When Pilate heard this, he asked whether the man was a Galilean. And when he learned that he was under Herod’s jurisdiction, he sent him off to Herod, who was himself in Jerusalem at that time. When Herod saw Jesus, he was very glad, for he had been wanting to see him for a long time, because he had heard about him and was hoping to see him perform some sign. He questioned him at some length, but Jesus gave him no answer. The chief priests and the scribes stood by, vehemently accusing him. Even Herod with his soldiers treated him with contempt and mocked him; then he put an elegant robe on him, and sent him back to Pilate. (Luke 23:6-11)

 

Jesus’ acts no more divinely, I think, than he does in his trial. In his trial, Jesus acts in a way that perfectly translates God’s own manner-of-being into human form: he continues just to be who he is, to put who he is on offer to them, without any show, without any compulsion—even when confronted with enmity and conspiracy. This is just how love is, and God is love (1 John 4:8). Brought before yet another tyrant—this time Herod Antipas, the tetrarch of Galilee—Jesus yet again gives no defense. He knew this was coming. He knows what is coming. And he gives himself anyway.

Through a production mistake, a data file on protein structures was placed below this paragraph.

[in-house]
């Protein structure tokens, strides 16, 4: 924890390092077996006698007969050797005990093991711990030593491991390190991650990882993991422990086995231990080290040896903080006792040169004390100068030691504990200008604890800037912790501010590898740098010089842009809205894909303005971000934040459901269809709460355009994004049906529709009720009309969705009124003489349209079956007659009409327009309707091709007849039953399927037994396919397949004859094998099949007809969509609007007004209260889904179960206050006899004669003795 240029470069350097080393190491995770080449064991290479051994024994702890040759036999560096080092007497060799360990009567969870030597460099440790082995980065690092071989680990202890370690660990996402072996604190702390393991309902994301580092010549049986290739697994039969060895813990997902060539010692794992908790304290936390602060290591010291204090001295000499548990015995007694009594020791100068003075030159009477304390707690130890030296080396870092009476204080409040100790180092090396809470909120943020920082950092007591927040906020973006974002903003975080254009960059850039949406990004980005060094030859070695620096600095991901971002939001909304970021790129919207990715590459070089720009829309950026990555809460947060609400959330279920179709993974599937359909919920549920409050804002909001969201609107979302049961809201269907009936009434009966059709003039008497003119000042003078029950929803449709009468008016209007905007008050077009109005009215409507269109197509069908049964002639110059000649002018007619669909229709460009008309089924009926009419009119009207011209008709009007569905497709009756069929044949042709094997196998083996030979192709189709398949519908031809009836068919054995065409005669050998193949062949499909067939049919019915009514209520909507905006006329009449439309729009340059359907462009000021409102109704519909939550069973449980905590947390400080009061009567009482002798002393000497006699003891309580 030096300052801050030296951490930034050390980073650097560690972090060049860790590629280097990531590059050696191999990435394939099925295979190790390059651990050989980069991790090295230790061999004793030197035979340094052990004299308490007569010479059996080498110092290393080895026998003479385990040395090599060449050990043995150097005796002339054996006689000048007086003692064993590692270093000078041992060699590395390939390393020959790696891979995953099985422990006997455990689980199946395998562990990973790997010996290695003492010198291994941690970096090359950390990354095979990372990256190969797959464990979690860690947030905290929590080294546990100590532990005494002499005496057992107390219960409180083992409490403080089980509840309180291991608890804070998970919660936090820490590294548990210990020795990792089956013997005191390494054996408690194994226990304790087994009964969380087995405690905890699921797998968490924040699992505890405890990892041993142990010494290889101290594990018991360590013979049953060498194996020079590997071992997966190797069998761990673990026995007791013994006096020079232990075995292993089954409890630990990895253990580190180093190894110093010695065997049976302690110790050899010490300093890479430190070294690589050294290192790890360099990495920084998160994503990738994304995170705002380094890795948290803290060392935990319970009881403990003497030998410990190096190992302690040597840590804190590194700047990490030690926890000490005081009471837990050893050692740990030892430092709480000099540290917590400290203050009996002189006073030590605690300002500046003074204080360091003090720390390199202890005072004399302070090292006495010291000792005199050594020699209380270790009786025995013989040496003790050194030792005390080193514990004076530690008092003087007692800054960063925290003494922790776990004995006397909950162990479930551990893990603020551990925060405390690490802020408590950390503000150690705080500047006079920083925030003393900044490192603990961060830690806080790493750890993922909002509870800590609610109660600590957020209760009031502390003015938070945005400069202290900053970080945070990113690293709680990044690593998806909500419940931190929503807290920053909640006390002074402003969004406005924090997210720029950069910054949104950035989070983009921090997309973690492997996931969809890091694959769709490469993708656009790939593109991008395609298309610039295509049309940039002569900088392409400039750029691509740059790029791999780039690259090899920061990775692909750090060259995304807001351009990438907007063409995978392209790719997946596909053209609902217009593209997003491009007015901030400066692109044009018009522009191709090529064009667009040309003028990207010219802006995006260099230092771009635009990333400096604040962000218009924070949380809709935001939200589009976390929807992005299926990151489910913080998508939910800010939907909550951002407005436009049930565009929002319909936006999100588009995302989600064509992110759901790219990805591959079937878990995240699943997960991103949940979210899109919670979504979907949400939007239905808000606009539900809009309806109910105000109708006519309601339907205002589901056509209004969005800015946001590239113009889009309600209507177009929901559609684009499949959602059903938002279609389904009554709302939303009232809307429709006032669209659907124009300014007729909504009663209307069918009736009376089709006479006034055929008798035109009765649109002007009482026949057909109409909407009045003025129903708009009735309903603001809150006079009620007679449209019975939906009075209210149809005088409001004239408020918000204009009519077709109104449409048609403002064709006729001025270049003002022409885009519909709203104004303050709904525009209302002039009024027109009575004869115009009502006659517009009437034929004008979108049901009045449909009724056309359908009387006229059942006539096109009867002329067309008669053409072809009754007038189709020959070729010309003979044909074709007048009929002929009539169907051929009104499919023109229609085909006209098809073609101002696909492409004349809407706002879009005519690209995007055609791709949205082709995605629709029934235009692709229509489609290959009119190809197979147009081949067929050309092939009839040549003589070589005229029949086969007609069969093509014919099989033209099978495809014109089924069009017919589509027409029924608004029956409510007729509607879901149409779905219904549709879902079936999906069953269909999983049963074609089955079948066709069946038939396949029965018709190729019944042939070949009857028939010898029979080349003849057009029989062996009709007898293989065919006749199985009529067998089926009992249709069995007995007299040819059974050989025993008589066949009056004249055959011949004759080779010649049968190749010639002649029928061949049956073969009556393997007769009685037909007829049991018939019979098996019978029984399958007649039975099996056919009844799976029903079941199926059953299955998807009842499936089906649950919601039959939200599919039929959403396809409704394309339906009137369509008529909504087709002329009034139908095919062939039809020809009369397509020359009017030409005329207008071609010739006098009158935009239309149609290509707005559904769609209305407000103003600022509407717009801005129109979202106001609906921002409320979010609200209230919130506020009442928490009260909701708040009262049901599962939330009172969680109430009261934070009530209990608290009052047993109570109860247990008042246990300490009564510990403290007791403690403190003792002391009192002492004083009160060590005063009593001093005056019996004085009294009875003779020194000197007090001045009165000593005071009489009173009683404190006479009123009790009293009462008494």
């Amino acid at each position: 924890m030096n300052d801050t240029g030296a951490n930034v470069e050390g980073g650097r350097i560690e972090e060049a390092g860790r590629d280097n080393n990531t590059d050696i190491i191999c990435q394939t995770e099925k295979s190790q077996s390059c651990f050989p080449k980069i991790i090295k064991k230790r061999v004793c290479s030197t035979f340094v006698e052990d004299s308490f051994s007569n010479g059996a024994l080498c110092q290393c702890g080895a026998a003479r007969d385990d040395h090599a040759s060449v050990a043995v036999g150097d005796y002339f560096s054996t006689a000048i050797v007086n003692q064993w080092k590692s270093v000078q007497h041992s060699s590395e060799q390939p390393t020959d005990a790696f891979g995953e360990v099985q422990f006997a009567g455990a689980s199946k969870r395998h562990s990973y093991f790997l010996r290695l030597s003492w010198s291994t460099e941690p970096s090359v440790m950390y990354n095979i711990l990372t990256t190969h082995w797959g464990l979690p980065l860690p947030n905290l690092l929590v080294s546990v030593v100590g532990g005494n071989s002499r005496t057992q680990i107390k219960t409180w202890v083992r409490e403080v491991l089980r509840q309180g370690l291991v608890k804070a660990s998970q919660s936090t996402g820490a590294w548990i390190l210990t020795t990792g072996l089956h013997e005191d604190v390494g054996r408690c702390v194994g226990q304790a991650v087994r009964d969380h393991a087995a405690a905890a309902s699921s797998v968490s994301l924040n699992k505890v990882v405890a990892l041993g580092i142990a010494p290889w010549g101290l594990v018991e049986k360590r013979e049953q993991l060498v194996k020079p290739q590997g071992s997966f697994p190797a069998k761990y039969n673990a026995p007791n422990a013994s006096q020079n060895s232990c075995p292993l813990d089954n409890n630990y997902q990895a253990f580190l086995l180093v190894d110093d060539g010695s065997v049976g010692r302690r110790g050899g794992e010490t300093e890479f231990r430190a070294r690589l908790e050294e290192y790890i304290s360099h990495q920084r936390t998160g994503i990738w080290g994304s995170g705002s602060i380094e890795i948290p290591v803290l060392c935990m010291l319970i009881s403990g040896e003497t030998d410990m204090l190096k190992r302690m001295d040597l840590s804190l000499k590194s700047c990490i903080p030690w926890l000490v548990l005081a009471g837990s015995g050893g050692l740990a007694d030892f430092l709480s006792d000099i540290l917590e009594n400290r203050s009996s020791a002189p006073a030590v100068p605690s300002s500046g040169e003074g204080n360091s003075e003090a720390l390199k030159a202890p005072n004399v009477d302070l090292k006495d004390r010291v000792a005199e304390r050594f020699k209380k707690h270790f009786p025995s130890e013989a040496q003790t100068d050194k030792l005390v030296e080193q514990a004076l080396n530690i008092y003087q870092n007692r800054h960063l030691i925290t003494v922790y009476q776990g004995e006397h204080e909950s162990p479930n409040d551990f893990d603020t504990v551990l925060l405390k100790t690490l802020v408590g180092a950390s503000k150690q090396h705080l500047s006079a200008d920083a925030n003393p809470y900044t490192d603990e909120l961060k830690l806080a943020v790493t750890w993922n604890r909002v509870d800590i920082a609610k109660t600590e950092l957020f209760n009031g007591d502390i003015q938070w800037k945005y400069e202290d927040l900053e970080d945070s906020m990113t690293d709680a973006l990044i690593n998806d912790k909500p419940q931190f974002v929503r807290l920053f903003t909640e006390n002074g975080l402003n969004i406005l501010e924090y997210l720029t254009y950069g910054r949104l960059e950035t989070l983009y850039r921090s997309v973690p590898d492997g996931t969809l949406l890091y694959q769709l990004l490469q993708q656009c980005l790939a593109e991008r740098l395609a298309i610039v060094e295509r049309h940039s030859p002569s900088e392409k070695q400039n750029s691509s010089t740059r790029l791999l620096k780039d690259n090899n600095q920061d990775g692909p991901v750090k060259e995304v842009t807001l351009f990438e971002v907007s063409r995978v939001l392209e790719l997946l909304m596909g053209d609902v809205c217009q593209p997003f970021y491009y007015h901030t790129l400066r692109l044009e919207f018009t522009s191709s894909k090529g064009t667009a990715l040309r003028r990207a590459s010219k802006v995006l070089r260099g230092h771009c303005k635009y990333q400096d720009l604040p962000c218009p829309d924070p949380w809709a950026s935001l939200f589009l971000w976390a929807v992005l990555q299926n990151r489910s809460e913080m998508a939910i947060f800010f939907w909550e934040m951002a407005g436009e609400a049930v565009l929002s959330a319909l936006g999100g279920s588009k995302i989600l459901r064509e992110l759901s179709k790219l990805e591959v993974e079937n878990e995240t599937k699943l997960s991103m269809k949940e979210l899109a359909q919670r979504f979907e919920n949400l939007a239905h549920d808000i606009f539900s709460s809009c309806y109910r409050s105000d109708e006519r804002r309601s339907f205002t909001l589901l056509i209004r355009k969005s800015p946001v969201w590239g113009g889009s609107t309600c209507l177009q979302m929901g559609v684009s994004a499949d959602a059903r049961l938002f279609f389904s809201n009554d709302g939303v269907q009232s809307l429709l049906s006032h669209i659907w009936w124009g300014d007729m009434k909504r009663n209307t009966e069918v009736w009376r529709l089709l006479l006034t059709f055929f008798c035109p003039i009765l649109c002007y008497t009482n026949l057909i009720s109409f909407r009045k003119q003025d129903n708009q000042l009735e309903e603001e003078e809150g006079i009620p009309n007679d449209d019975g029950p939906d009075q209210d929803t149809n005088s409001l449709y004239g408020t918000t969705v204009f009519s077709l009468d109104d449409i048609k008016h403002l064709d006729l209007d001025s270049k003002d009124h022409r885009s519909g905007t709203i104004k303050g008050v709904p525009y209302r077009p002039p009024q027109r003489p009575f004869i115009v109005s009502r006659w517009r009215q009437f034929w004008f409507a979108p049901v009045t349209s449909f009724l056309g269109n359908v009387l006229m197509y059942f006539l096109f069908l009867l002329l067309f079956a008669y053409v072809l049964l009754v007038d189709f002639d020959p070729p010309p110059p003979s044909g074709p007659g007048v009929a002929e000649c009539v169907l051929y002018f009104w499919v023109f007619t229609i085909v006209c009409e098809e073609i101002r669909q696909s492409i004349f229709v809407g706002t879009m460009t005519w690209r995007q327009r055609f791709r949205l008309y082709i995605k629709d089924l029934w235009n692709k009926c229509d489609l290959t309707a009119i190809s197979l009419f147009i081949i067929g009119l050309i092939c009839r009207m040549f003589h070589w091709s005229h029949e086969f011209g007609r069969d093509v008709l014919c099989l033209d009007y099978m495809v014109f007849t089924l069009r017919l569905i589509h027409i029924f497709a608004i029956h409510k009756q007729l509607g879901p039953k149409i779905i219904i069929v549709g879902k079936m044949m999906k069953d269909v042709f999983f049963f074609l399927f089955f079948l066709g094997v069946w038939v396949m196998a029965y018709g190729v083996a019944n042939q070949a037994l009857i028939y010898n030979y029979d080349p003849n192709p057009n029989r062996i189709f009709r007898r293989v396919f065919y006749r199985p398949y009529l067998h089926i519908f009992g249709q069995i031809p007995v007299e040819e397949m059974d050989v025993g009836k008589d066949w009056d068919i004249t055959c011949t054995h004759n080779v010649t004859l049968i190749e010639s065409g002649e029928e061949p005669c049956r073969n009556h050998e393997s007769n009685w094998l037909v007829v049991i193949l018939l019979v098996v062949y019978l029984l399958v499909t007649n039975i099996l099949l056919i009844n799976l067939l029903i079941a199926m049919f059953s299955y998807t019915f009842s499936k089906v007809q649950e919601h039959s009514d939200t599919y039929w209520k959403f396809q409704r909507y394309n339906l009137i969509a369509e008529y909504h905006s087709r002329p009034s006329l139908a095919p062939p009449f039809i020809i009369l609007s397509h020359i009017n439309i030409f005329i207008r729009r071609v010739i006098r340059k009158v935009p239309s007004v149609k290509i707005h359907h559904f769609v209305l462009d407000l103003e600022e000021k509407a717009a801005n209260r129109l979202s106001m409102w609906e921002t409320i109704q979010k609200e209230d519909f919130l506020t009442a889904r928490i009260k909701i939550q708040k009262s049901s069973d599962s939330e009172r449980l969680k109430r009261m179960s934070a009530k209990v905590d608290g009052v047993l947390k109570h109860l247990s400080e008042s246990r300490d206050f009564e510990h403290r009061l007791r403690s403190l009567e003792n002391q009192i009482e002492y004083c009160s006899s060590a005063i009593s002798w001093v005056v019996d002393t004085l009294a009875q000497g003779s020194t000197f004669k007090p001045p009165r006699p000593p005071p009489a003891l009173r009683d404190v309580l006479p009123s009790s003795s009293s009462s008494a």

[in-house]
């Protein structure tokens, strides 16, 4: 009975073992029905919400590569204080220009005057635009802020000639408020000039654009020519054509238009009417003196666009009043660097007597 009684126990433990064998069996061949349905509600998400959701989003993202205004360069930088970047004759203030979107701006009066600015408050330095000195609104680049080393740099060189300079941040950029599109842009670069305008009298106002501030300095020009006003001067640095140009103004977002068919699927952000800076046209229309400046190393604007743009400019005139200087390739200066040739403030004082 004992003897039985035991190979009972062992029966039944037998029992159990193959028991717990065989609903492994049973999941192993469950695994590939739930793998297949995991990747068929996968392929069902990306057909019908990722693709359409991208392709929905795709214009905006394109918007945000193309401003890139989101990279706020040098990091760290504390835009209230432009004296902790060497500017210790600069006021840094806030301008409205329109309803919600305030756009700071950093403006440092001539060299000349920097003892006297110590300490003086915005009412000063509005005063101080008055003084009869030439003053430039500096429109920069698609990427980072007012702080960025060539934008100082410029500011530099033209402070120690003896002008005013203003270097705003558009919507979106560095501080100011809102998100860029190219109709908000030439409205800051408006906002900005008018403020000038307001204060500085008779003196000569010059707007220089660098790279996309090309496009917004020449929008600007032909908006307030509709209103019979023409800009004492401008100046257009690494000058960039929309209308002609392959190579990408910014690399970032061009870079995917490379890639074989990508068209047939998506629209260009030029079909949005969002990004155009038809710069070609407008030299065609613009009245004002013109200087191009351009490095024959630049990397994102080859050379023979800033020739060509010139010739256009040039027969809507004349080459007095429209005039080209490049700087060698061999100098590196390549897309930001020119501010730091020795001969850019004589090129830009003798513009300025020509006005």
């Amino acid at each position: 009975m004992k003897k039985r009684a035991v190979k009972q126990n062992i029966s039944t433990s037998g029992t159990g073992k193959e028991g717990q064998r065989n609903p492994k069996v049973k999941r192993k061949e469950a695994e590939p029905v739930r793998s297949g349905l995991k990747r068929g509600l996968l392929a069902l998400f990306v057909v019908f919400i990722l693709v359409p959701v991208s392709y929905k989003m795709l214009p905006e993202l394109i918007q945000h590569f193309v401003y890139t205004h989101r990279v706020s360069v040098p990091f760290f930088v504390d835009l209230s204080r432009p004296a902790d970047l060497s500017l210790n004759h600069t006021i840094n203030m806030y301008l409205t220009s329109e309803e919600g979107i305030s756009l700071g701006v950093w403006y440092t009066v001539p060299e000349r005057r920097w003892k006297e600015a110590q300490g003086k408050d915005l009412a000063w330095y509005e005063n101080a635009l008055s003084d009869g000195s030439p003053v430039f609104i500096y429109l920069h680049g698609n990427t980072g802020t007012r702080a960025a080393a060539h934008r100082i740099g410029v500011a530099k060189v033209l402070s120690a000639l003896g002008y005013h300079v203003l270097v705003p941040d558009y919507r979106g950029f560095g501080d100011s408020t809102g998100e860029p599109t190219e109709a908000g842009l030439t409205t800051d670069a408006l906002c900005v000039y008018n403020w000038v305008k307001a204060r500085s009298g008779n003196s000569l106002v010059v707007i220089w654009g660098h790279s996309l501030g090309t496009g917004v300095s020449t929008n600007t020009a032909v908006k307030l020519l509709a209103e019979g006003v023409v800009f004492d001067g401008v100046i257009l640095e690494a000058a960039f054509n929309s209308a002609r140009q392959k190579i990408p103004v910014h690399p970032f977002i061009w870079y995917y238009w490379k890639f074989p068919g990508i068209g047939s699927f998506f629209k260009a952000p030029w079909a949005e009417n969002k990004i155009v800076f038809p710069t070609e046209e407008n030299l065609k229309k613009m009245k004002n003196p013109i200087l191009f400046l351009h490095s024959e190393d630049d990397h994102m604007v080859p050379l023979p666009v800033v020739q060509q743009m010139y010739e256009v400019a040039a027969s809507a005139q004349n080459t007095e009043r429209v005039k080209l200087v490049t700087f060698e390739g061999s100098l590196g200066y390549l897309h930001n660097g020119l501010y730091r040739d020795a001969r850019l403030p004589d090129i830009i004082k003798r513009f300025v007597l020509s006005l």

Let us pray: O Lord our God, you sustained your people in the wilderness with bread from heaven: Feed now your pilgrim flock with the food that endures to eternal life; through Jesus Christ our Lord, who lives and reigns with you and the Holy Spirit, one God, for ever and ever. Amen.

 

Pray: The glory of God’s own triune life is love—the boundless self-giving of the Father, the Son, and the Holy Spirit to and in one another. When God turns outward, as it were, God gives the creation being, bringing it and us continually into life in a great and glorious overflow of that same love. In prayer today, consider all that God has given you. As you move more deeply into prayer, consider the ways God has given you God’s own life out of love: from the great sacrifice of the Cross to the bread and wine of the Eucharist. What else may God be trying to give you this Lent?

A Journey Through the Passion is a daily meditation for Lent curated by Fr. Justin Crisp, our Associate Rector and Theologian-in-Residence. Meditations follow the schedule of readings for our 2019 Maranatha House Churches, feature prayers for the season of Lent according to the Book of Common Prayer and Lesser Feasts and Fasts, and are patterned on the seven practices of The Way of Love, a rule of life for the Episcopal Church.